The Ghetto Is On Fire! The Struggle Of Migrant Agricultural Workers For Autonomy In Sicily
Experiences from the field: This new section on our blog is dedicated to the experiences of those on the ground, activists, community advocates and experts-by-experience. This new ongoing series has been organised by Francesca Esposito and Andriani Fili, as part of their continuing work in expanding the connections between Border Criminologies and community engagement and activism, and in using the Border Criminologies platform to amplify the voices and experiences of those at the forefront of struggles against border violence. These voices, and the meaningful insights they provide, are in fact often overlooked in mainstream academic discourses. This ongoing series attempts to fill this gap. Do get in touch with us if you want to contribute.
Time to read
Guest post by activists from Contadinazioni-Fuorimercato. Contadinazioni and Fuorimercato are an association and a trade union supporting migrant workers employed in the agro-industrial sector.
Every year, more than a thousand of foreign workers differentially included in Italy gather together in the small town of Campobello di Mazara, in south-west Sicily, to harvest olives that will then be sold by the producers to the great distribution companies. Many of them have short-term documents, some have long-term ones, and many others do not have any, depending on where they are from and what their lives have been in Europe.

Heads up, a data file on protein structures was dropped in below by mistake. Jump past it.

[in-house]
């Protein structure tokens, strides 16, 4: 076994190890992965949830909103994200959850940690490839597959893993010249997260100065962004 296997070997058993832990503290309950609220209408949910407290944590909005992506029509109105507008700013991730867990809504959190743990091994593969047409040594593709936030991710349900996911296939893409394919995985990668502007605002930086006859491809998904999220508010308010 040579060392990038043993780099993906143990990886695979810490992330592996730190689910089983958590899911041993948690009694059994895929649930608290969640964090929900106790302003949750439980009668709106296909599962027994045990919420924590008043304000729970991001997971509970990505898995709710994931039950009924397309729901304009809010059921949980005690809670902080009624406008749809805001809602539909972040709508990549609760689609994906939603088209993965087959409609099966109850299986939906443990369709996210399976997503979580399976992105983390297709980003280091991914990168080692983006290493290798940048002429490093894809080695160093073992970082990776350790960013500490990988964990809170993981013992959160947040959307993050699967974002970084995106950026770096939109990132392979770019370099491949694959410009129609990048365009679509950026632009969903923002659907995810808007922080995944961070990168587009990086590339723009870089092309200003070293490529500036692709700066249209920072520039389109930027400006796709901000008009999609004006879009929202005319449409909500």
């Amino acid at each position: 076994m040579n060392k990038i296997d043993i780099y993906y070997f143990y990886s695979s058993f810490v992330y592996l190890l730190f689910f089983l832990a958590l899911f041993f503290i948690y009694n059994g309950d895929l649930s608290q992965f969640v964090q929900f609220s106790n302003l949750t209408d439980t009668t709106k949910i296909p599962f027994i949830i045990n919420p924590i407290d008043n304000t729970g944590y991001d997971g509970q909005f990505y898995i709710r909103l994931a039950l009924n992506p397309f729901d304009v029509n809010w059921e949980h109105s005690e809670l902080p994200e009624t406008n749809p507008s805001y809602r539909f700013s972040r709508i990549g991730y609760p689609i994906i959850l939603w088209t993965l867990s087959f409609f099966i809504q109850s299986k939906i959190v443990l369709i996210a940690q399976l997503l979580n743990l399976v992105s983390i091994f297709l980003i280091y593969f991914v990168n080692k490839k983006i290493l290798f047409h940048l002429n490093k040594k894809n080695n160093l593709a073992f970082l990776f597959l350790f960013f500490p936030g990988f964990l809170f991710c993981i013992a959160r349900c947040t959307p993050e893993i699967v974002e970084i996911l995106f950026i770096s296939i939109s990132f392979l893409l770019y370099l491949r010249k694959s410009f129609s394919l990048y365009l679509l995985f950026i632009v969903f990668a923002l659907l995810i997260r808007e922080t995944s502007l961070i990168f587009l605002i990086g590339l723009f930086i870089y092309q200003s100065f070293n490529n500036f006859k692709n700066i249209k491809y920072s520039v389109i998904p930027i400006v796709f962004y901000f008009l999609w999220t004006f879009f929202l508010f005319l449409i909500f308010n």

The majority of them are from Senegal, Gambia, Mali, Ivory Coast, Ciad, but there are also people from many other countries. The people that arrive in Campobello are agricultural workers, and their movements around the Italian countryside define the map of modern forms of exploitation and resistance in the Italian agro-industrial sector: from Sicily to Calabria and then to Puglia or Campania, but also in the northern part of the country. A map of labour mobility that is parallel, and at the same time overlapping, with the trajectories of people on the move, especially the ones arriving in Europe via the Central Mediterranean.